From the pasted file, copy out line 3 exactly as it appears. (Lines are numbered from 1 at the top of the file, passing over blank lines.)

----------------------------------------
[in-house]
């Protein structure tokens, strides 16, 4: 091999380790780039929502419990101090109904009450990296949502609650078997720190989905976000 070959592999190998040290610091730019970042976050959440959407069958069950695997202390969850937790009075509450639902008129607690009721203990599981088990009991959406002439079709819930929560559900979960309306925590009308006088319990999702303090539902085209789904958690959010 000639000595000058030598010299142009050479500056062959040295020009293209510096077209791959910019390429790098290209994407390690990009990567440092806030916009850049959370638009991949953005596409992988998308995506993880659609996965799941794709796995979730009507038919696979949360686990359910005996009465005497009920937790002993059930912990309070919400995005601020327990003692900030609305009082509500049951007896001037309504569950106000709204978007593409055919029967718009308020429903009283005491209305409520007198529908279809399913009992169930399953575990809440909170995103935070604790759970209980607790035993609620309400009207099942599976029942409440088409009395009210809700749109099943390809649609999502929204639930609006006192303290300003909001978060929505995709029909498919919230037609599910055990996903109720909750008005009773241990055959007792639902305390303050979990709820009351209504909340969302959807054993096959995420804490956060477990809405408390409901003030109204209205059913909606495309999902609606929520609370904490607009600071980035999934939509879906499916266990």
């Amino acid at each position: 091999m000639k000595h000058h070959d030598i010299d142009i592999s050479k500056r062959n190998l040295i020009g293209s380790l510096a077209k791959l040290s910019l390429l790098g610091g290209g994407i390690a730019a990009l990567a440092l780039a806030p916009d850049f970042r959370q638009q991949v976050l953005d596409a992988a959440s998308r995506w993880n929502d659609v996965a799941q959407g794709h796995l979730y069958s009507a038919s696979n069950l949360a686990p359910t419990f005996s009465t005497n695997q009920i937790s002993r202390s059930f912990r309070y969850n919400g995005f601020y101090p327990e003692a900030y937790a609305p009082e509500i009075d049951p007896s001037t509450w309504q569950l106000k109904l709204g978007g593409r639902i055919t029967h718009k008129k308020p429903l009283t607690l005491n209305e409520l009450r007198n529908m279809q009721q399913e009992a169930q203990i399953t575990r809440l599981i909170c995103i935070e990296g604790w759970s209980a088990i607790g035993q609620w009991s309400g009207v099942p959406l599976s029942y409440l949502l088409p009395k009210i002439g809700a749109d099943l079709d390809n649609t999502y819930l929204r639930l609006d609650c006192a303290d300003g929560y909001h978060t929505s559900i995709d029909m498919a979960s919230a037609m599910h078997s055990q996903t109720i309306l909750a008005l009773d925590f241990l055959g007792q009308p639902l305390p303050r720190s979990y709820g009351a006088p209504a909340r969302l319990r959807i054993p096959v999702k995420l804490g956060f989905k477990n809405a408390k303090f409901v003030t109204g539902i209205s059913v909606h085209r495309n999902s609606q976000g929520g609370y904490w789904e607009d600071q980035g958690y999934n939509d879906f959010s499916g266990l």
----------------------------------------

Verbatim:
């Amino acid at each position: 091999m000639k000595h000058h070959d030598i010299d142009i592999s050479k500056r062959n190998l040295i020009g293209s380790l510096a077209k791959l040290s910019l390429l790098g610091g290209g994407i390690a730019a990009l990567a440092l780039a806030p916009d850049f970042r959370q638009q991949v976050l953005d596409a992988a959440s998308r995506w993880n929502d659609v996965a799941q959407g794709h796995l979730y069958s009507a038919s696979n069950l949360a686990p359910t419990f005996s009465t005497n695997q009920i937790s002993r202390s059930f912990r309070y969850n919400g995005f601020y101090p327990e003692a900030y937790a609305p009082e509500i009075d049951p007896s001037t509450w309504q569950l106000k109904l709204g978007g593409r639902i055919t029967h718009k008129k308020p429903l009283t607690l005491n209305e409520l009450r007198n529908m279809q009721q399913e009992a169930q203990i399953t575990r809440l599981i909170c995103i935070e990296g604790w759970s209980a088990i607790g035993q609620w009991s309400g009207v099942p959406l599976s029942y409440l949502l088409p009395k009210i002439g809700a749109d099943l079709d390809n649609t999502y819930l929204r639930l609006d609650c006192a303290d300003g929560y909001h978060t929505s559900i995709d029909m498919a979960s919230a037609m599910h078997s055990q996903t109720i309306l909750a008005l009773d925590f241990l055959g007792q009308p639902l305390p303050r720190s979990y709820g009351a006088p209504a909340r969302l319990r959807i054993p096959v999702k995420l804490g956060f989905k477990n809405a408390k303090f409901v003030t109204g539902i209205s059913v909606h085209r495309n999902s609606q976000g929520g609370y904490w789904e607009d600071q980035g958690y999934n939509d879906f959010s499916g266990l």